*****************************Review End******************

Go For it: if you want to see the all time favorite batman classic masterfully adapted to animation with top notch voices, action and well developed characters
Avoid it: if you never liked the source material in the first place

Entertainment: A
Story: A
Characters: A
Animation: A
Art: A-
Music: B+
Voice work: A
Replay Value: A
"Brains": B+

Sunday, October 7, 2012

Dredd (2012) movie review

Overall verdict: 8/10

The Good: Awesome visual experience despite modest budget, fast paced plot that maintains sense of tension, "no nonsense" protagonist, straightforward action narrative, intensely violent combat scenes, stays true to the spirit of the original comic

The Bad: plot feels like a generic special forces raid/crime film,  lack of more subtle underlying themes, much superficial thrills with little depth


The world slows, colors are more vibrant, words are pin sharp, everything is more brilliant. No it is not the ad for the new iPad but the effects of the drug “Slo-Mo”. One experiences a moment of true beauty and wonder; a fleeting moment that feels like an eternity until the “Slo-Mo drug wears off and you are snapped back to a harsh painful reality. Reality is a scorched earth with the remnants of humanity crammed into the overpopulated “Mega-City One”. Reality is rampant crime and chaos; the death of a man is a common occurrence that is treated with as much dignity as taking out the garbage. In this grim reality order is maintained by the Judges: futuristic police given the authority to judgment without trial be it a year in an isolation cell or a death sentence. Most notably among them, is the mysterious Judge Dredd (Karl Urban).

Resolute, unwavering, and seemingly devoid of bias, pity or empathy, Dredd represents the strict and uncompromising law that he serves; a law that is just as extreme as the criminals he deals with. On a routine training assessment for rookie Judge Cassandra Anderson (Olivia Thirlby), Dredd and Anderson end up at the notorious “Peach Trees” mega block: 200 floors of slums controlled by a gang run by a sadistic drug lord “Ma-Ma” (Lena Headley). When the Judges capture one of Ma-Ma’s head henchmen, she locks down the entire block and orders the death of both Dredd and Anderson. The sentence for the attempted murder of a Judge is death; a sentence that Dredd is more than happy to carry out. It is guns-a-blazing action as Dredd and Anderson blast their way up the Mega Block, going up against enemies within and without toward their ultimate goal of dispensing justice.

For fans of the original comic, one would say that this movie does to Judge Dredd what Christopher Nolan did for Batman. This “Nolan-ised” Judge Dredd sports a uniform more akin to modern day Special Forces gear than his comic book get-up. Gone are the aliens, robots, hover bikes and space ships. This is a future that is grounded in our current reality. Other than the presence of the Mega Blocks, the city wall and the Judges’ Hall of Justice, Mega-City One is your standard crowded metropolis of today with familiar architecture.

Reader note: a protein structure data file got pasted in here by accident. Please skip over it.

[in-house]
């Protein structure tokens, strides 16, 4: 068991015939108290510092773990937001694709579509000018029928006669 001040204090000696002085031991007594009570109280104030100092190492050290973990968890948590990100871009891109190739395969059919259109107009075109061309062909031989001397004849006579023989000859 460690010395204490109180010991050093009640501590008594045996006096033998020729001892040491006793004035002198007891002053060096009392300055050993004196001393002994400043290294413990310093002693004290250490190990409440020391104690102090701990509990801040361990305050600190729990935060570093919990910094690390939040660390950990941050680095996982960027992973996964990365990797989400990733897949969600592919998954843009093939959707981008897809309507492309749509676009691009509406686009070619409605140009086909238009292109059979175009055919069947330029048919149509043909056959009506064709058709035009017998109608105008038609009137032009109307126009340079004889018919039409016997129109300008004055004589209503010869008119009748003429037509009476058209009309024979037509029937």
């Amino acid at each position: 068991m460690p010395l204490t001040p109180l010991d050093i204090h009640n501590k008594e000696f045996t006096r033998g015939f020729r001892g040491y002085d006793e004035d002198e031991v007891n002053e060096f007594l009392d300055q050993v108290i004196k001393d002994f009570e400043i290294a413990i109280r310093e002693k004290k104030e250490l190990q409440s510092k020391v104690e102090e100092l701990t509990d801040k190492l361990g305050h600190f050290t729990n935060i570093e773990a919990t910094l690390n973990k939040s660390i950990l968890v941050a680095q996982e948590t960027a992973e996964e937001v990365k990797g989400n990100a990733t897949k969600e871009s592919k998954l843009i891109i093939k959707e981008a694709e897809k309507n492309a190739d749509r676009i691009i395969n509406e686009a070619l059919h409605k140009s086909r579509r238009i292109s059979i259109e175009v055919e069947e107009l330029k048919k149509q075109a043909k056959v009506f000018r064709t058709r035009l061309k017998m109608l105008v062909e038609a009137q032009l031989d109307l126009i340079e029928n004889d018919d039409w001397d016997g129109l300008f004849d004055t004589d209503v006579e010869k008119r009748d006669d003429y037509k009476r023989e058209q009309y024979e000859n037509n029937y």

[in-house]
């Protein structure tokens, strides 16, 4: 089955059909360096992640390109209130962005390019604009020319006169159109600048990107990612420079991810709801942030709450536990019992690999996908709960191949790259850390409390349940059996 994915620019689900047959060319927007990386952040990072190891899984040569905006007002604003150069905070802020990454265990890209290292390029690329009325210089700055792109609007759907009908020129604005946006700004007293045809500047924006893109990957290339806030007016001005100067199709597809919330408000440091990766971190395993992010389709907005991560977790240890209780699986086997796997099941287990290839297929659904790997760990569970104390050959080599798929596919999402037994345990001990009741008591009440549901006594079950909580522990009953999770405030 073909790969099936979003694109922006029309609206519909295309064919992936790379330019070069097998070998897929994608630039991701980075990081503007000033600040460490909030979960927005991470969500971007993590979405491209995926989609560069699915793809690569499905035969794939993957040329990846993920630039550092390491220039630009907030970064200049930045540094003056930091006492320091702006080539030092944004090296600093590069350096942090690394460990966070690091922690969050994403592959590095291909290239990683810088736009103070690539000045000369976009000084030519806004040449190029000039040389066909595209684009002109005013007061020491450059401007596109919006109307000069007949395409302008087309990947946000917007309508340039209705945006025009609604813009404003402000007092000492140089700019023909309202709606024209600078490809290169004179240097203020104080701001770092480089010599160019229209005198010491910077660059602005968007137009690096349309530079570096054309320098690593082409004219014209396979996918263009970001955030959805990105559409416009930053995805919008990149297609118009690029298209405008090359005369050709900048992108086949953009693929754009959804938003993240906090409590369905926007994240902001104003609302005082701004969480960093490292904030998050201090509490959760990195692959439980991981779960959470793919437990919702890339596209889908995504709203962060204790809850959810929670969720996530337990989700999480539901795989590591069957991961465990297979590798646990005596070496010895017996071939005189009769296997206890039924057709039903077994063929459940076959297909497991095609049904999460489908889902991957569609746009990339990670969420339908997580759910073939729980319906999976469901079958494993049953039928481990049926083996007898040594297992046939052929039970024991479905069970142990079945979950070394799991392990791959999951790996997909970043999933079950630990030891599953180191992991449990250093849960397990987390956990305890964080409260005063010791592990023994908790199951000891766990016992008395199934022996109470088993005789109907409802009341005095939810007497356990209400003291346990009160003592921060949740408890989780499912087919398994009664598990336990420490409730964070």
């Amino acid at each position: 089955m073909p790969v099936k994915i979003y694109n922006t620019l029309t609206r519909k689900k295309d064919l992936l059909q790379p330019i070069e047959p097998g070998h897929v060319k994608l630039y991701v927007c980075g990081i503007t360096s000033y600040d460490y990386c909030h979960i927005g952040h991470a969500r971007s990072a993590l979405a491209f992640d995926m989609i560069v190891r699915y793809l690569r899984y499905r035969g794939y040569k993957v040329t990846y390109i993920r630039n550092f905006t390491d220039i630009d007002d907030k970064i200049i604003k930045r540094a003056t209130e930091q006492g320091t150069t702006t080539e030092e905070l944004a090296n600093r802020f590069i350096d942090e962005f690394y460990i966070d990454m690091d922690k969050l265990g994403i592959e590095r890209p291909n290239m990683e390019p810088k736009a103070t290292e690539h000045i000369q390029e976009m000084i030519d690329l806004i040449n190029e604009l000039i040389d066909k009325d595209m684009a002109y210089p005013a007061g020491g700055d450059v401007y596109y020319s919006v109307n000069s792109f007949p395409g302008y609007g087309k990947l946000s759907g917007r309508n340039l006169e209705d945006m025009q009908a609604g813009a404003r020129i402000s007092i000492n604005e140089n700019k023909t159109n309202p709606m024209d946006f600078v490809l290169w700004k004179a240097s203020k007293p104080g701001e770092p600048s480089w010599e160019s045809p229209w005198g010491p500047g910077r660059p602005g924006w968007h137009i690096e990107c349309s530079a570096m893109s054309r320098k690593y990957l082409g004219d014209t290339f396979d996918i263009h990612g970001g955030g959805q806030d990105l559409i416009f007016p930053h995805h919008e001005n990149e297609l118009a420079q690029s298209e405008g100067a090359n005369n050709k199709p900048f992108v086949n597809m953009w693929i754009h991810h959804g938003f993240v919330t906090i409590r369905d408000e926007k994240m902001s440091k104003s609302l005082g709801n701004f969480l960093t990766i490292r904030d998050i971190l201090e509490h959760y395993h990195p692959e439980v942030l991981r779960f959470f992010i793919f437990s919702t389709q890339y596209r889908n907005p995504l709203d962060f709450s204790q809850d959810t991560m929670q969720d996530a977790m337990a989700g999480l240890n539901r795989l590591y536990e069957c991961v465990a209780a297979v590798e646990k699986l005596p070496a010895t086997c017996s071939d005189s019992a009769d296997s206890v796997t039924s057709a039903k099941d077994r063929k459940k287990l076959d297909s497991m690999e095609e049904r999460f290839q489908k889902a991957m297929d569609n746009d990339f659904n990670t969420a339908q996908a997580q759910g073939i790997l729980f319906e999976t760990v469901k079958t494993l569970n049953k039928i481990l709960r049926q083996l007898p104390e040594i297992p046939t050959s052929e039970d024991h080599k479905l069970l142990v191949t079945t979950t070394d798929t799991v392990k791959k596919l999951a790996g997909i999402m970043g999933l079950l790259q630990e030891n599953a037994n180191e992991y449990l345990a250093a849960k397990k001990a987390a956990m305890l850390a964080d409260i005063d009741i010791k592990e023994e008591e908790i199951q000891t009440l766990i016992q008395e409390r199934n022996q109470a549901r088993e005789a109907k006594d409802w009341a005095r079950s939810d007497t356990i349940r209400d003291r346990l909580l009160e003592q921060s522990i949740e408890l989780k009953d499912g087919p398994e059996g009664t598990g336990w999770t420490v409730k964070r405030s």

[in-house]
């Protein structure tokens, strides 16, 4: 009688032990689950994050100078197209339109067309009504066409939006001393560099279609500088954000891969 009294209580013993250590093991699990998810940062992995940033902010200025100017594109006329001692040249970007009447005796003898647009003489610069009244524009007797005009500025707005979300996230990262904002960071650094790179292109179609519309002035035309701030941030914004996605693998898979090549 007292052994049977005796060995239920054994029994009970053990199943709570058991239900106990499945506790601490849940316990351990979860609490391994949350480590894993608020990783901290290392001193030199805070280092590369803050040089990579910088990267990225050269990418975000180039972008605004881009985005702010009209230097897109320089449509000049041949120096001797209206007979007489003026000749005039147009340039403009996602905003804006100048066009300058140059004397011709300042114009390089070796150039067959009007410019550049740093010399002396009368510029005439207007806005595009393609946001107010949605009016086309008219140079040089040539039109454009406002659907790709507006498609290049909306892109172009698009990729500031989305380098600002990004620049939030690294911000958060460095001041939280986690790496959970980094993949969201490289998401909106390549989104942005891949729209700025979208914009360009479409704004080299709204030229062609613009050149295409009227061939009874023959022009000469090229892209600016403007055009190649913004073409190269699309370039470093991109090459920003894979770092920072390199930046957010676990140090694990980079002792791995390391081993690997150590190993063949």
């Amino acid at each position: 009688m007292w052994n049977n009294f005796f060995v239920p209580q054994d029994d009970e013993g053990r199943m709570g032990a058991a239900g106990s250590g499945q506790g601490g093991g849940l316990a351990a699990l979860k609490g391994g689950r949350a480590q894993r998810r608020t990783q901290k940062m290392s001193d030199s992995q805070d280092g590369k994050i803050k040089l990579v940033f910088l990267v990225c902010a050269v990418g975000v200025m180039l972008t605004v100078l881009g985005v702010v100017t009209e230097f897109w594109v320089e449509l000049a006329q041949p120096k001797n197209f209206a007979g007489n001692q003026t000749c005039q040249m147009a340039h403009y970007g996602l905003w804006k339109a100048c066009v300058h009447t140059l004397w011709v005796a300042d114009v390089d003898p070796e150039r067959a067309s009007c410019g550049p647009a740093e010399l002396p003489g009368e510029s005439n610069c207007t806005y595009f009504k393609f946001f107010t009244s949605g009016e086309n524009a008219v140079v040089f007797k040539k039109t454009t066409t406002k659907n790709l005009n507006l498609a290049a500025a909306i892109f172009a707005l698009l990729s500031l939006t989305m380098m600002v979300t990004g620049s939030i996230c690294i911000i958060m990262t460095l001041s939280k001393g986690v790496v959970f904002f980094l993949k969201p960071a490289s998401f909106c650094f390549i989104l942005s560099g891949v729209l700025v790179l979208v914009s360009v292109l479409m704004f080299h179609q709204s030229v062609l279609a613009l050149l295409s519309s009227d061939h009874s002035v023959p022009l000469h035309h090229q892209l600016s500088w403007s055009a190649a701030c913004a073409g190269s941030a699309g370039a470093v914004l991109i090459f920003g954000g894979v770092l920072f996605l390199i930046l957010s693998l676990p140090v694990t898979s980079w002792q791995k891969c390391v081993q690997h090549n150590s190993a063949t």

Yet the movie succeeds in remaining true to the spirit, heart and soul of the concept and the character (a lot more so than the  1995 Judge Dredd movie starring Sylvester Stallone). Karl Urban IS Dredd. His mannerisms, body language and voice are a perfect fit for this faceless lawman of the future. All the other roles are played so well that you forget about the actors and just see them as the characters they are. This proves once again that one does not need big name actors to make a good movie, just good actors. .

Director Pete Travis and his team manage to find the perfect balance between no-holds-barred action and quiet lulls between the gunfire. At no point does the movie drag; the “talk time” serves to flesh out the characters and build up tension which is then released in the many stylish shootouts. Accompanying the carnage is a synth rock soundtrack by composer Paul Leonard Morgan. In this age of loud bass, heavy percussions and grand orchestral movie scores, it is refreshing to hear DREDD’s synth soundtrack. The composer weaves a familiar heavy metal and electronic rock sound that is agile beyond belief; going from intense pulse pounding to match the action scenes to an ethereal and surreal feel for the “Slo-Mo” scenes.

On that note, DREDD is one movie that turns slow motion into a true work of art.  Drops of water shimmer like diamonds as they fall, smoke billows like clouds in heaven. This creative cinematography and use of special effects make the slow motion scenes stand out from other abusers of slow motion filming such as Paul WS Anderson’s Resident Evil retribution.  

DREDD is able to prevent itself from being a typical “all action no brains” movie. Within its narrative lies unique characters, a frightful vision of our possible future and a small snicker of satire. Its fast paced plot, grim protagonist and gritty violence hearkens back to the golden age of the 80s action films while its creative cinematography matches that of high concept arts films.The bottom line is, everything from the visuals, the story, the music and the characters fit together to produce one magnificent adaptation of the beloved UK comic book.

Truly a rare diamond in the rough amidst the run-of-the-mill modern action flicks. And  despite critical acclaim, DREDD is no doubt destined to be serverely underrated by box office takings.

*****************************Review End******************